Common items associated with fentanyl abuse:

  • Used fentanyl patches or discarded packaging found around the house
  • Spoons in odd locations 
  • Needles or syringes 
  • Pieces of foil 
  • Glass vials 
  • Empty plastic bags with powder residue
  • Used blotter paper 


Due to the potency of fentanyl, very few individuals who abuse this drug can conceal their habit. Anyone abusing opioids will experience drastic behavioral, physical, and health-related changes. However, fentanyl is the most potent drug in the opioid class, so these changes will appear more severe. 


Signs of Fentanyl Addiction

Addiction is a disease of the mind and body. Specifically, fentanyl addiction occurs once the drug changes an individual’s pleasure and reward system in the brain. Being addicted to fentanyl, or any drug, causes a decrease in the ability to self-regulate emotions, control urges, and recognize the consequences of your actions. One of the most obvious signs of fentanyl addiction is experiencing a dependence on the drug that causes withdrawal symptoms when the drug is not ingested after a period of time. 


Common signs of fentanyl withdrawal include: 

  • Restlessness 
  • Yawning 
  • Chills 
  • Irritability or anxiety 
  • Runny nose or watering eyes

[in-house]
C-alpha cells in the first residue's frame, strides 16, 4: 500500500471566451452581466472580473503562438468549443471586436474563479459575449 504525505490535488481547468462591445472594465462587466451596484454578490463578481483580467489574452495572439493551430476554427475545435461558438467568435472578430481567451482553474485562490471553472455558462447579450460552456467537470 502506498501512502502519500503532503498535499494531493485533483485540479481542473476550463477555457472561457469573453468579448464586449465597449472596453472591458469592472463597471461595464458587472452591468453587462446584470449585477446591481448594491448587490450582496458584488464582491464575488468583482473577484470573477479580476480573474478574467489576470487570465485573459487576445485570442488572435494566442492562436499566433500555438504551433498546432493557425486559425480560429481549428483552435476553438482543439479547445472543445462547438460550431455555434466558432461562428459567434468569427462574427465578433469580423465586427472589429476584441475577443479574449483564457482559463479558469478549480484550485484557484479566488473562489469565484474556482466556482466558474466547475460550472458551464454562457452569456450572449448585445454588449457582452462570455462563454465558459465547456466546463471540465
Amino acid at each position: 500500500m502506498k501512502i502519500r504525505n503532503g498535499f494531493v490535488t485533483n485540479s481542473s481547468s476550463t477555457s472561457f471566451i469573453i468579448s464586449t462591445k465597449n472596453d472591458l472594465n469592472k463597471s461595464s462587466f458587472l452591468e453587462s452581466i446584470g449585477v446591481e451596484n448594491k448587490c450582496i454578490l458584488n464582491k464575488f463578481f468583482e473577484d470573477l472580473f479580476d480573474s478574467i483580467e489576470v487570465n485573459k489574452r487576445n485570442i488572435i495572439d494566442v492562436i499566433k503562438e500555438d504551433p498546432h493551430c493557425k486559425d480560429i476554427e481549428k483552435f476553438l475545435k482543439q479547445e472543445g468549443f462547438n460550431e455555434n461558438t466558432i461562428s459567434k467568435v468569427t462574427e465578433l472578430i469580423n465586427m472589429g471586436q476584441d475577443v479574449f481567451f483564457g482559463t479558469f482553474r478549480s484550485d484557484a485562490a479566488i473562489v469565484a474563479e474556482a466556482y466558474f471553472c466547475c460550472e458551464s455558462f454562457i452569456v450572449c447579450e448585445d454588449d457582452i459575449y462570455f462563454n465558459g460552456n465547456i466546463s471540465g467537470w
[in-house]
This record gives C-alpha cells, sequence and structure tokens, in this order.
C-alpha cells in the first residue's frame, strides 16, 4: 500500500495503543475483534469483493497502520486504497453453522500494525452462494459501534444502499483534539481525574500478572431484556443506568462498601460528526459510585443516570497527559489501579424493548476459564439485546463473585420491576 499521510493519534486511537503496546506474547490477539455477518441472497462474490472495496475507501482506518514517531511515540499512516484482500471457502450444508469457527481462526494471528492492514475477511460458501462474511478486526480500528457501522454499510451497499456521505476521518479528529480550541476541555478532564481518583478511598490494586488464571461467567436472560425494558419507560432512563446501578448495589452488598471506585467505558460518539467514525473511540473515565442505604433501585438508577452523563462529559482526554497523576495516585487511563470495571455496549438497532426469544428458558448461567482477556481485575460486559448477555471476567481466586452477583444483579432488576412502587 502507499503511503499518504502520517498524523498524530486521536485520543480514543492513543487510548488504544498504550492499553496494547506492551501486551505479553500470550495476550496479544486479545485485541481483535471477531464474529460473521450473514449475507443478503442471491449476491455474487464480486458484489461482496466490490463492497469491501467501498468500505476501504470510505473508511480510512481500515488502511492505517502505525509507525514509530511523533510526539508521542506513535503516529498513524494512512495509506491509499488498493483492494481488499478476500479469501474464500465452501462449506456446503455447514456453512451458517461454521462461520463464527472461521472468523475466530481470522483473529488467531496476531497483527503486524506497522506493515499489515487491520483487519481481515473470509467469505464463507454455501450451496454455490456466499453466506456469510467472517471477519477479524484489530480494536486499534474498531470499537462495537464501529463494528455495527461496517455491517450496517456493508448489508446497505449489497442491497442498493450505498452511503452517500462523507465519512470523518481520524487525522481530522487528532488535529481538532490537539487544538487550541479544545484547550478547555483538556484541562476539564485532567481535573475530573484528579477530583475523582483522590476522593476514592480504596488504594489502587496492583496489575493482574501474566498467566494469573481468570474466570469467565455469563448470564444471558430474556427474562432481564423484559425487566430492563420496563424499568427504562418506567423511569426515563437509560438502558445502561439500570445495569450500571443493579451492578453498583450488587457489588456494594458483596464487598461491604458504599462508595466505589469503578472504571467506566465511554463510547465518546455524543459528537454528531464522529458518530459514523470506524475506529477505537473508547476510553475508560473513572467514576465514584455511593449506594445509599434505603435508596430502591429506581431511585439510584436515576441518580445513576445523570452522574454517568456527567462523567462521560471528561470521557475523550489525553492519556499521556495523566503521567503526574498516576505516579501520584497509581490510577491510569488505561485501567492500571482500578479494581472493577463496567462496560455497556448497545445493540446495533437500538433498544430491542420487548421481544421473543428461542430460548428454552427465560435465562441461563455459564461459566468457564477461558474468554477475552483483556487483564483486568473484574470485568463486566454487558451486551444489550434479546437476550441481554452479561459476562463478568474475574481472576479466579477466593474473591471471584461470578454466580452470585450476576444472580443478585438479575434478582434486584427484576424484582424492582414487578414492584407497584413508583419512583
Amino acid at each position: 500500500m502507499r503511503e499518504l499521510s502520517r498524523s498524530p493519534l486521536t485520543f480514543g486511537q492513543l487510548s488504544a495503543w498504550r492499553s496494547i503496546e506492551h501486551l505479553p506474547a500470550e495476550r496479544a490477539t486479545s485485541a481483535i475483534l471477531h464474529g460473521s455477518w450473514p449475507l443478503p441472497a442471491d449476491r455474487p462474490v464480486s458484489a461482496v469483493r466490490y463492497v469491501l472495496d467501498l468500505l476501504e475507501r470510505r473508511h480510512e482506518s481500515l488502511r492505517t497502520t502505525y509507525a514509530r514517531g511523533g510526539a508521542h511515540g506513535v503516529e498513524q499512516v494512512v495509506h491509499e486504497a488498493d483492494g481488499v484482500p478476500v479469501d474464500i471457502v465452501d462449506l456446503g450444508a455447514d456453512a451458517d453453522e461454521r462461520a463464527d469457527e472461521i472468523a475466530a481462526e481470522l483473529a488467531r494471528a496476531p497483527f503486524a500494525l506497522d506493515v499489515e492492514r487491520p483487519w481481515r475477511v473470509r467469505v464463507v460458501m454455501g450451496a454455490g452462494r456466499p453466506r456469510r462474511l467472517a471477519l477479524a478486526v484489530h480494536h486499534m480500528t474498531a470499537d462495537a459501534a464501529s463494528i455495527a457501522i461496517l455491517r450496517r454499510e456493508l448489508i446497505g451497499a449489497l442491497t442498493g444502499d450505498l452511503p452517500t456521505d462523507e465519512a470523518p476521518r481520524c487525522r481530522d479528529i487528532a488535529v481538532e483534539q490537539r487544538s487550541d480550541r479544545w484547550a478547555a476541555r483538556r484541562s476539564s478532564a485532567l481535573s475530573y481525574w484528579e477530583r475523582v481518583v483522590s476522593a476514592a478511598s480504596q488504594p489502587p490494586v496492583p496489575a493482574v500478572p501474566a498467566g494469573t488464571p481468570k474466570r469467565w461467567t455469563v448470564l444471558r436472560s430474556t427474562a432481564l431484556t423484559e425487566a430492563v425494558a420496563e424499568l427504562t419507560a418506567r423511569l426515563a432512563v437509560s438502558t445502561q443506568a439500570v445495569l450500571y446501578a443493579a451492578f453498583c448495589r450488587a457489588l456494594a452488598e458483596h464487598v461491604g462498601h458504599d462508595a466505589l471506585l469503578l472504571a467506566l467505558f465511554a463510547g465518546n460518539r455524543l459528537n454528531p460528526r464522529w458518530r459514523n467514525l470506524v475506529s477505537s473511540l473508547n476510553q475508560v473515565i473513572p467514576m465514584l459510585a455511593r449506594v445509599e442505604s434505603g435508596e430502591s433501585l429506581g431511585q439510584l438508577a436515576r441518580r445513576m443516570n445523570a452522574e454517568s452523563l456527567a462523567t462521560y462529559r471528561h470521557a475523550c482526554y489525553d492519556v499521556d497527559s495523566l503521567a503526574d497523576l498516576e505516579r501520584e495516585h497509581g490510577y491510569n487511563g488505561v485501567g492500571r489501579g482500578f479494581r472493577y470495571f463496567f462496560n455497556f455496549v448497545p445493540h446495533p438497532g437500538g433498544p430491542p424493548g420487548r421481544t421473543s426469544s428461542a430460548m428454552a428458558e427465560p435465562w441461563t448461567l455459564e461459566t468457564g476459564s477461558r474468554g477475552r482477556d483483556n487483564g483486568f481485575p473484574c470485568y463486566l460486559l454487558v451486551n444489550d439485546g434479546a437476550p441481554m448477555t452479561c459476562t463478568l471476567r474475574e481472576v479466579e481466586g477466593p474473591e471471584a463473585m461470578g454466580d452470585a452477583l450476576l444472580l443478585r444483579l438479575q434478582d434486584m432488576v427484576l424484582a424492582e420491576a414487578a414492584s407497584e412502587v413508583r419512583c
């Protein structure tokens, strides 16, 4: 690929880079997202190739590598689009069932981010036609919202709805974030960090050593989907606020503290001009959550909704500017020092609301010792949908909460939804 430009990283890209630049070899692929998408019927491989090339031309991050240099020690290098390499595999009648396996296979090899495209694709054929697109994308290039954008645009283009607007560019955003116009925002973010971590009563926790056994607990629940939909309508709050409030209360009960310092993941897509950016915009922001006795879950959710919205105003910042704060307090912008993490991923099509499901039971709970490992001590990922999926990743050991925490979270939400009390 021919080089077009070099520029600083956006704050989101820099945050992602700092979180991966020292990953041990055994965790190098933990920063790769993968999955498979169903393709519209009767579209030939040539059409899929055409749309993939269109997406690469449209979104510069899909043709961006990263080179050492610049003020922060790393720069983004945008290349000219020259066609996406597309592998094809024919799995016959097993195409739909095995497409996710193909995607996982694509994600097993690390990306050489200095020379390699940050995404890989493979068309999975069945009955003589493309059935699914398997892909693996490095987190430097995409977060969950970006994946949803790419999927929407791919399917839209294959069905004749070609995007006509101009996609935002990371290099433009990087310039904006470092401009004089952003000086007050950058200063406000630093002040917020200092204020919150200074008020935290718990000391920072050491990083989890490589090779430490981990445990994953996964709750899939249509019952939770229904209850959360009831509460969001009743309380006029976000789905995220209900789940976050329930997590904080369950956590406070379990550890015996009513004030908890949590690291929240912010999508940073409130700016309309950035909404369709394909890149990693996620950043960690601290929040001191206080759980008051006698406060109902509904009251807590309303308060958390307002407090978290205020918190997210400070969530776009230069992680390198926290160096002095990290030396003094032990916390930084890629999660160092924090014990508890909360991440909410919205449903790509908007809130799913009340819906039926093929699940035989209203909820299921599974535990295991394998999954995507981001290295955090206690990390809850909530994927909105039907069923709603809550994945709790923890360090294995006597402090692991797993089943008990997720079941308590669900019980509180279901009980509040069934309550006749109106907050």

• Sweating or chills 
  • Muscle pain, joint pain, and overall weakness 
  • Stomach cramps 
  • Widened pupils 
  • Backache 
  • Fast or labored breathing 
  • High blood pressure and increased heart rate 
  • Nausea and vomiting


Due to the severity of the symptoms of fentanyl withdrawal, quitting this drug cold turkey is not recommended. In fact, anyone attempting to get sober from fentanyl abuse should undergo medical detox. 


Treatment for Fentanyl Abuse 

Individuals seeking treatment for fentanyl addiction should begin their recovery at a licensed medical detox facility. Medical detox programs provide patients with 24/7 care, addiction therapy, and a safe place to detox from fentanyl. During detox, patients may be prescribed medications to help lessen the severity of withdrawal symptoms. Additionally, these facilities are staffed with trained medical professionals who closely monitor each patient in order to ensure safety.


After completing detox, it is recommended for patients to undergo inpatient opioid addiction treatment. Facilities like PAX Riverbend are highly trained in treating the physical, mental, and emotional effects of fentanyl abuse and addiction. If you or a loved one is suffering from an addition to fentanyl, do not hesitate to call us today. You may be one phone call away from saving your life. 

Medically Reviewed: September 25, 2019

Dr Ashley

Medical Reviewer

Chief Editor


All of the information on this page has been reviewed and verified by a certified addiction professional.

Dr Ashley Murray obtained her MBBCh Cum Laude in 2016. She currently practices in the public domain in South Africa. She has an interest in medical writing and has a keen interest in evidence-based medicine.

All of the information on this page has been reviewed and verified by a certified addiction professional.